Half the Sky (2012) Poster

(2012)

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10/10
Quest to restore humanity!
is2412 November 2013
Everyone should see this documentary and do something about it.

It is a two part documentary that deserves all the attention and to be seen one story at the time. It shows six different stories, in different countries and the abuse that no human being should experience, much less a child. And all of that misery is man-made.

It breaks your heart while watching it and it is extremely emotional, but when you see these precious little girls talking, and their spirits still shining through after enduring so much evil, you are left speechless and humbled.

It clarifies the insignificance's of some of the things we stress about daily. No one in this day and age, especially a child anywhere on this planet should be mutilated, or a slave, much less a sex slave and to be told: there is no food for you today, and you cannot go to school.
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8/10
Flawed perhaps, but immensely powerful
runamokprods11 November 2013
This four hour, two part PBS documentary on abuses of women in six different countries is taken from Nicholas Kristof and Sheryl WuDunn's highly regarded book. And even if arguably flawed on a film-making level, this is powerful, sometimes gut wrenching stuff. You know a documentary has a real effect when immediately after watching you feel compelled to send money to two charities you've never heard of before.

It does a great job of never downplaying the horrors of the subjects it tackles; sex trafficking of under-aged girls, denial of education, genital mutilation, etc., while managing to always leave room for hope. In each case, we see a brave, almost saintly woman or organization fighting the odds and personal danger to change things. So instead of feeling depressed you feel agitated and energized. "These situations are awful, but no situation is beyond hope and change" is the constant theme.

The elements that bothered me certainly didn't undercut the power of the film's message, but did make watching it less emotional than it might have been. The device of having female celebrities be our surrogate guide into each of these situations seemed odd and smacked of pandering. I found myself frustrated listening to the feelings of the actresses about what they were seeing, and would gladly have traded that time for more interviews with experts in the fields, or the actual victims and those who are working for change. The idea we needed to see this through movie and TV stars eyes (as intelligent and well-intentioned as these women are) seems to really underestimate the intelligence of the audience.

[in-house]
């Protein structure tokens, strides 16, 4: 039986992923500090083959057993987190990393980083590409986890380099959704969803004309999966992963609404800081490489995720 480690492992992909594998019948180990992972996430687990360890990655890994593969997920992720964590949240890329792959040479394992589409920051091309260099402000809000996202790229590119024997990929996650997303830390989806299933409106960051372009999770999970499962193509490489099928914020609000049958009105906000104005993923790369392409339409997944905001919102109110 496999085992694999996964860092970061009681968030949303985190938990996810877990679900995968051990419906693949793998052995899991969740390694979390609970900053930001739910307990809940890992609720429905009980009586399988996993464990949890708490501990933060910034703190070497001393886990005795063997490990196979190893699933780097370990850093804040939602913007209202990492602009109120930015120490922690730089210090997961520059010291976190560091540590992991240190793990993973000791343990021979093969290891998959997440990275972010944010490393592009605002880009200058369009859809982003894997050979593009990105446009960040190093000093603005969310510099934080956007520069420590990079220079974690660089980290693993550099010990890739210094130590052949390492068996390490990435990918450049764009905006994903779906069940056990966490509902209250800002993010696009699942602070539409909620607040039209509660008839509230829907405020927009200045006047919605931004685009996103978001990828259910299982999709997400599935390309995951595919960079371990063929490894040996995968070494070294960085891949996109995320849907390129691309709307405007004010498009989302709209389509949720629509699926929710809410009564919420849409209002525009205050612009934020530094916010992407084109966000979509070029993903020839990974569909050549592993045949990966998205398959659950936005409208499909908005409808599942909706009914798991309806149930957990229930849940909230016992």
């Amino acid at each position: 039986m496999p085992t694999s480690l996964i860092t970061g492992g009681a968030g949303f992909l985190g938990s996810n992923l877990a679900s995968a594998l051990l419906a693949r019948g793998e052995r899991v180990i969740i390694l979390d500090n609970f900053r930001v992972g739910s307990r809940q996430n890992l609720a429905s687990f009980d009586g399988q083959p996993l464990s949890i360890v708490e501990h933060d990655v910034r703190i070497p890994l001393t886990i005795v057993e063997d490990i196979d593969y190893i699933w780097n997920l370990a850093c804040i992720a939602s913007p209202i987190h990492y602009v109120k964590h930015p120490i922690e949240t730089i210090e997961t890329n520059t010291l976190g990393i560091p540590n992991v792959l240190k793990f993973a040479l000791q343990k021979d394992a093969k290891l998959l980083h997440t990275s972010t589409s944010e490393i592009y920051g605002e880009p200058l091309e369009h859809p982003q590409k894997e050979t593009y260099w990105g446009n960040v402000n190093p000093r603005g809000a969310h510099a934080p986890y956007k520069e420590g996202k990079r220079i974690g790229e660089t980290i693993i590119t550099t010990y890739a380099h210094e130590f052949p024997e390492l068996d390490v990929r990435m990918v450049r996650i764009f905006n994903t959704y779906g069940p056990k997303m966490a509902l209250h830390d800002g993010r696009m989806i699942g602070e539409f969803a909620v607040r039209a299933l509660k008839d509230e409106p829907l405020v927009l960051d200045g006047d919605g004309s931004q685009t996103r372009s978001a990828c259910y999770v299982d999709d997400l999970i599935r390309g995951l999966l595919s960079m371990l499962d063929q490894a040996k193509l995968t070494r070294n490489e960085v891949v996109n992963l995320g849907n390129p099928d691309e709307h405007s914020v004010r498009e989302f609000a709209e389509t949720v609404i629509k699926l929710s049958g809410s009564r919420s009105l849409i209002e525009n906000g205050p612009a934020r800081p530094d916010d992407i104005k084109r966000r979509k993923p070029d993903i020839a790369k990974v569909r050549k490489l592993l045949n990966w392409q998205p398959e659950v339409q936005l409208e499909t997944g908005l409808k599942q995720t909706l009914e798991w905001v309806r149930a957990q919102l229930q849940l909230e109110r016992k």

I also found the sameness of style made the pieces start to lose some power as they went along. Or perhaps it was the choice of the ordering of the 6 stories. But after crying at the first three stories, I found myself less moved by the last three. Perhaps it was simple emotional overload.

Last, I had mixed feelings that all the stories where from 3rd world countries (with the exception of India). It is true that the most gross and glaring abuses of women are taking place in these poor, developing nations, but it would have been very powerful to see how even in 1st world counties women are facing the same battles (do we really think there's no sex-slavery or forced under-aged prostitution in the US? That girl babies aren't aborted in China?). By telling only stories of far off worlds so mired in poverty, a chance was lost to make the point that miss-treatment and abuse of women transcends national boundaries, class, or how 'advanced' the nations are.